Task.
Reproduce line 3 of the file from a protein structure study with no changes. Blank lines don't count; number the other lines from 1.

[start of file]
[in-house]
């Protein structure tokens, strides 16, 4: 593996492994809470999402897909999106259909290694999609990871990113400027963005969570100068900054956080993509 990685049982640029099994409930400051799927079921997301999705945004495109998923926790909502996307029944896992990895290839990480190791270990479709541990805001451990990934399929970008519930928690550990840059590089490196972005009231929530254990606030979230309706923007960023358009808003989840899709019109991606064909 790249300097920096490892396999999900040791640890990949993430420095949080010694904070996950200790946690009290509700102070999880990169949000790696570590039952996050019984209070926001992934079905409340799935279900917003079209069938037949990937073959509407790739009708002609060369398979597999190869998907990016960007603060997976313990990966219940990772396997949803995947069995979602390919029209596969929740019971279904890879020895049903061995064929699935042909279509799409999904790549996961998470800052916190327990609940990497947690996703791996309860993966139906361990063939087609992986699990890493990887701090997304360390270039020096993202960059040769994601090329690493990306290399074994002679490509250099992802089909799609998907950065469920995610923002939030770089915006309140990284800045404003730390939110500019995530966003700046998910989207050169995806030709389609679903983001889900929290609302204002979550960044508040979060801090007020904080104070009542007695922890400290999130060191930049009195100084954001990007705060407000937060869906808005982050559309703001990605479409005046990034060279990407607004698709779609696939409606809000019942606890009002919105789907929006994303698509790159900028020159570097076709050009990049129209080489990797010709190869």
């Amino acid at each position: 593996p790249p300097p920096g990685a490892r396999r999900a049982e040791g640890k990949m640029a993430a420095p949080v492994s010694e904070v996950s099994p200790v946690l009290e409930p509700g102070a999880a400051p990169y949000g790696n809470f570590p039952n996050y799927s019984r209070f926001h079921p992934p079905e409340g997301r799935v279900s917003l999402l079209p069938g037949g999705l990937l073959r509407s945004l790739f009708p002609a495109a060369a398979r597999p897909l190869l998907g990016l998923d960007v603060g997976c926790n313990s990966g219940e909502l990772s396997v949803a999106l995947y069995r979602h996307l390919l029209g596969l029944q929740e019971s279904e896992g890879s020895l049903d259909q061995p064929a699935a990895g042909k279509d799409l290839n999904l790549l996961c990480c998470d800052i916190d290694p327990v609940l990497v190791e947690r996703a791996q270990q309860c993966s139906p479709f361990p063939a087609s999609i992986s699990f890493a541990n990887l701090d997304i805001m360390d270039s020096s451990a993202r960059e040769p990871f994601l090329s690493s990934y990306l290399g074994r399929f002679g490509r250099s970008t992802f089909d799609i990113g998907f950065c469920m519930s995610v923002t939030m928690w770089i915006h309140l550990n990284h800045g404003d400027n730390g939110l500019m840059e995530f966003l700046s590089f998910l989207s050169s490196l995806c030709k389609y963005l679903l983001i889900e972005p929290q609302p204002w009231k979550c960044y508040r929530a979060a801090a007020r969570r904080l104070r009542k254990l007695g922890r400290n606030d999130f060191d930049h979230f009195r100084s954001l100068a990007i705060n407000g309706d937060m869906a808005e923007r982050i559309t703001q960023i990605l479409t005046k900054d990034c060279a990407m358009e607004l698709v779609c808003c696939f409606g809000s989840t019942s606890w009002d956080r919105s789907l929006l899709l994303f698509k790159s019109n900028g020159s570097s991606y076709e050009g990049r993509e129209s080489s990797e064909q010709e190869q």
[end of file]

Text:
């Amino acid at each position: 593996p790249p300097p920096g990685a490892r396999r999900a049982e040791g640890k990949m640029a993430a420095p949080v492994s010694e904070v996950s099994p200790v946690l009290e409930p509700g102070a999880a400051p990169y949000g790696n809470f570590p039952n996050y799927s019984r209070f926001h079921p992934p079905e409340g997301r799935v279900s917003l999402l079209p069938g037949g999705l990937l073959r509407s945004l790739f009708p002609a495109a060369a398979r597999p897909l190869l998907g990016l998923d960007v603060g997976c926790n313990s990966g219940e909502l990772s396997v949803a999106l995947y069995r979602h996307l390919l029209g596969l029944q929740e019971s279904e896992g890879s020895l049903d259909q061995p064929a699935a990895g042909k279509d799409l290839n999904l790549l996961c990480c998470d800052i916190d290694p327990v609940l990497v190791e947690r996703a791996q270990q309860c993966s139906p479709f361990p063939a087609s999609i992986s699990f890493a541990n990887l701090d997304i805001m360390d270039s020096s451990a993202r960059e040769p990871f994601l090329s690493s990934y990306l290399g074994r399929f002679g490509r250099s970008t992802f089909d799609i990113g998907f950065c469920m519930s995610v923002t939030m928690w770089i915006h309140l550990n990284h800045g404003d400027n730390g939110l500019m840059e995530f966003l700046s590089f998910l989207s050169s490196l995806c030709k389609y963005l679903l983001i889900e972005p929290q609302p204002w009231k979550c960044y508040r929530a979060a801090a007020r969570r904080l104070r009542k254990l007695g922890r400290n606030d999130f060191d930049h979230f009195r100084s954001l100068a990007i705060n407000g309706d937060m869906a808005e923007r982050i559309t703001q960023i990605l479409t005046k900054d990034c060279a990407m358009e607004l698709v779609c808003c696939f409606g809000s989840t019942s606890w009002d956080r919105s789907l929006l899709l994303f698509k790159s019109n900028g020159s570097s991606y076709e050009g990049r993509e129209s080489s990797e064909q010709e190869q």